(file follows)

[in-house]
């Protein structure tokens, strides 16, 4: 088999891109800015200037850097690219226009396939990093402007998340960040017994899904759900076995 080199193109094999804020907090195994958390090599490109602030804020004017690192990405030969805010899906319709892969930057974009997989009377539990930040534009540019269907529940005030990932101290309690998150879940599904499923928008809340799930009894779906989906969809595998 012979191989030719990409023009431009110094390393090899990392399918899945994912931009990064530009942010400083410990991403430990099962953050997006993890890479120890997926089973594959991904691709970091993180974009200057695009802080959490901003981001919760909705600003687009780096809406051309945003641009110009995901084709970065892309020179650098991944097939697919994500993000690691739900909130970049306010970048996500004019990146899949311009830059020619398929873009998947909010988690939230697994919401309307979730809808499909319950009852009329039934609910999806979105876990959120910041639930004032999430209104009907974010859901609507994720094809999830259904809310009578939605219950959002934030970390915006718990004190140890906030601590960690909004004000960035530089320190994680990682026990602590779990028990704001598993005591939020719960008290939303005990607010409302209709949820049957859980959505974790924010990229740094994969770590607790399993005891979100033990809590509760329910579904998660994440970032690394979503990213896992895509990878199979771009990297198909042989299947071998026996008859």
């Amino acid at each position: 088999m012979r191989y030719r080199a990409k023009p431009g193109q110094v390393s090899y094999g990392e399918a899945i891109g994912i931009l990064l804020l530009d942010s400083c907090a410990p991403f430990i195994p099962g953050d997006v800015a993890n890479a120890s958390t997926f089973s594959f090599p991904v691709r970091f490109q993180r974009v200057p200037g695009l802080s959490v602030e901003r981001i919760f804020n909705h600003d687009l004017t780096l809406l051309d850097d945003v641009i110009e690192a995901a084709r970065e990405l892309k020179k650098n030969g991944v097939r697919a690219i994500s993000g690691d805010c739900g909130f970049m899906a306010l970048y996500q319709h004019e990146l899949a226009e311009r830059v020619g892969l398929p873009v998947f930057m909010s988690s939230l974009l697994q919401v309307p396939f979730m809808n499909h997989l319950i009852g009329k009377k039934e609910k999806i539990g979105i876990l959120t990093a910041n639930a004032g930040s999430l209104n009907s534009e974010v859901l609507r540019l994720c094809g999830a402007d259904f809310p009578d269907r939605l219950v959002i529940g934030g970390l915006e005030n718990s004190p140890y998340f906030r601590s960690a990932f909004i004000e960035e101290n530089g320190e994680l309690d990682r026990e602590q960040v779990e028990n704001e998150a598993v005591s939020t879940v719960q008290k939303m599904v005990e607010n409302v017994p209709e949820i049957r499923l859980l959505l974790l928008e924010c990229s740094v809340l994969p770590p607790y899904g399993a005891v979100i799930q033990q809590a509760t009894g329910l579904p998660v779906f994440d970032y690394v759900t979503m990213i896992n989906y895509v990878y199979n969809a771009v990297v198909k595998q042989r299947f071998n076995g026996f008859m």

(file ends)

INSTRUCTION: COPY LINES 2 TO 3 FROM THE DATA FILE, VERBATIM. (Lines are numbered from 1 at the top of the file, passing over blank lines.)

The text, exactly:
């Protein structure tokens, strides 16, 4: 088999891109800015200037850097690219226009396939990093402007998340960040017994899904759900076995 080199193109094999804020907090195994958390090599490109602030804020004017690192990405030969805010899906319709892969930057974009997989009377539990930040534009540019269907529940005030990932101290309690998150879940599904499923928008809340799930009894779906989906969809595998 012979191989030719990409023009431009110094390393090899990392399918899945994912931009990064530009942010400083410990991403430990099962953050997006993890890479120890997926089973594959991904691709970091993180974009200057695009802080959490901003981001919760909705600003687009780096809406051309945003641009110009995901084709970065892309020179650098991944097939697919994500993000690691739900909130970049306010970048996500004019990146899949311009830059020619398929873009998947909010988690939230697994919401309307979730809808499909319950009852009329039934609910999806979105876990959120910041639930004032999430209104009907974010859901609507994720094809999830259904809310009578939605219950959002934030970390915006718990004190140890906030601590960690909004004000960035530089320190994680990682026990602590779990028990704001598993005591939020719960008290939303005990607010409302209709949820049957859980959505974790924010990229740094994969770590607790399993005891979100033990809590509760329910579904998660994440970032690394979503990213896992895509990878199979771009990297198909042989299947071998026996008859």
């Amino acid at each position: 088999m012979r191989y030719r080199a990409k023009p431009g193109q110094v390393s090899y094999g990392e399918a899945i891109g994912i931009l990064l804020l530009d942010s400083c907090a410990p991403f430990i195994p099962g953050d997006v800015a993890n890479a120890s958390t997926f089973s594959f090599p991904v691709r970091f490109q993180r974009v200057p200037g695009l802080s959490v602030e901003r981001i919760f804020n909705h600003d687009l004017t780096l809406l051309d850097d945003v641009i110009e690192a995901a084709r970065e990405l892309k020179k650098n030969g991944v097939r697919a690219i994500s993000g690691d805010c739900g909130f970049m899906a306010l970048y996500q319709h004019e990146l899949a226009e311009r830059v020619g892969l398929p873009v998947f930057m909010s988690s939230l974009l697994q919401v309307p396939f979730m809808n499909h997989l319950i009852g009329k009377k039934e609910k999806i539990g979105i876990l959120t990093a910041n639930a004032g930040s999430l209104n009907s534009e974010v859901l609507r540019l994720c094809g999830a402007d259904f809310p009578d269907r939605l219950v959002i529940g934030g970390l915006e005030n718990s004190p140890y998340f906030r601590s960690a990932f909004i004000e960035e101290n530089g320190e994680l309690d990682r026990e602590q960040v779990e028990n704001e998150a598993v005591s939020t879940v719960q008290k939303m599904v005990e607010n409302v017994p209709e949820i049957r499923l859980l959505l974790l928008e924010c990229s740094v809340l994969p770590p607790y899904g399993a005891v979100i799930q033990q809590a509760t009894g329910l579904p998660v779906f994440d970032y690394v759900t979503m990213i896992n989906y895509v990878y199979n969809a771009v990297v198909k595998q042989r299947f071998n076995g026996f008859m």